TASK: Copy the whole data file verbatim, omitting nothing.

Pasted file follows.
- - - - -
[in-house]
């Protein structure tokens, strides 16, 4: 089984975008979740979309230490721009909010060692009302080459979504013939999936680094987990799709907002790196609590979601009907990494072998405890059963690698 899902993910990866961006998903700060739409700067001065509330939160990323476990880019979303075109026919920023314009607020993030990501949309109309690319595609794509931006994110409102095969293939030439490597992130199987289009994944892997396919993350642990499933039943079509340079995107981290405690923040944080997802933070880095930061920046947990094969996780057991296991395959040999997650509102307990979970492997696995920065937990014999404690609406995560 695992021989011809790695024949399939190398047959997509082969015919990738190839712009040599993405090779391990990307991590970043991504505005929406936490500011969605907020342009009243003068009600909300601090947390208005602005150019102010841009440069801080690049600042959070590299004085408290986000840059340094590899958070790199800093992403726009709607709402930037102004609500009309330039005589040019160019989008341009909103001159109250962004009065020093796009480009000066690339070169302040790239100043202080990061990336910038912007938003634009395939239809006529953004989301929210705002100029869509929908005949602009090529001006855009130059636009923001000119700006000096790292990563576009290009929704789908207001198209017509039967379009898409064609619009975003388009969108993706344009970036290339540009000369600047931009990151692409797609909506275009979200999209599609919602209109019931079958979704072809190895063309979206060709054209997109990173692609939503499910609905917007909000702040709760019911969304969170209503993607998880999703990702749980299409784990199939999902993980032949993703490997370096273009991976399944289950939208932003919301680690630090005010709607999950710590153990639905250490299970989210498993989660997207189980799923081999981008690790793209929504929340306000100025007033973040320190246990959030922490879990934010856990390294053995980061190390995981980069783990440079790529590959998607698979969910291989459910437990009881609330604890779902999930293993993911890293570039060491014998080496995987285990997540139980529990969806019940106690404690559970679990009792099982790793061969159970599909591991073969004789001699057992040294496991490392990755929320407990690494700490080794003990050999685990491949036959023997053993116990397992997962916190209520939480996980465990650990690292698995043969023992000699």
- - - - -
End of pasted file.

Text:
[in-house]
């Protein structure tokens, strides 16, 4: 089984975008979740979309230490721009909010060692009302080459979504013939999936680094987990799709907002790196609590979601009907990494072998405890059963690698 899902993910990866961006998903700060739409700067001065509330939160990323476990880019979303075109026919920023314009607020993030990501949309109309690319595609794509931006994110409102095969293939030439490597992130199987289009994944892997396919993350642990499933039943079509340079995107981290405690923040944080997802933070880095930061920046947990094969996780057991296991395959040999997650509102307990979970492997696995920065937990014999404690609406995560 695992021989011809790695024949399939190398047959997509082969015919990738190839712009040599993405090779391990990307991590970043991504505005929406936490500011969605907020342009009243003068009600909300601090947390208005602005150019102010841009440069801080690049600042959070590299004085408290986000840059340094590899958070790199800093992403726009709607709402930037102004609500009309330039005589040019160019989008341009909103001159109250962004009065020093796009480009000066690339070169302040790239100043202080990061990336910038912007938003634009395939239809006529953004989301929210705002100029869509929908005949602009090529001006855009130059636009923001000119700006000096790292990563576009290009929704789908207001198209017509039967379009898409064609619009975003388009969108993706344009970036290339540009000369600047931009990151692409797609909506275009979200999209599609919602209109019931079958979704072809190895063309979206060709054209997109990173692609939503499910609905917007909000702040709760019911969304969170209503993607998880999703990702749980299409784990199939999902993980032949993703490997370096273009991976399944289950939208932003919301680690630090005010709607999950710590153990639905250490299970989210498993989660997207189980799923081999981008690790793209929504929340306000100025007033973040320190246990959030922490879990934010856990390294053995980061190390995981980069783990440079790529590959998607698979969910291989459910437990009881609330604890779902999930293993993911890293570039060491014998080496995987285990997540139980529990969806019940106690404690559970679990009792099982790793061969159970599909591991073969004789001699057992040294496991490392990755929320407990690494700490080794003990050999685990491949036959023997053993116990397992997962916190209520939480996980465990650990690292698995043969023992000699």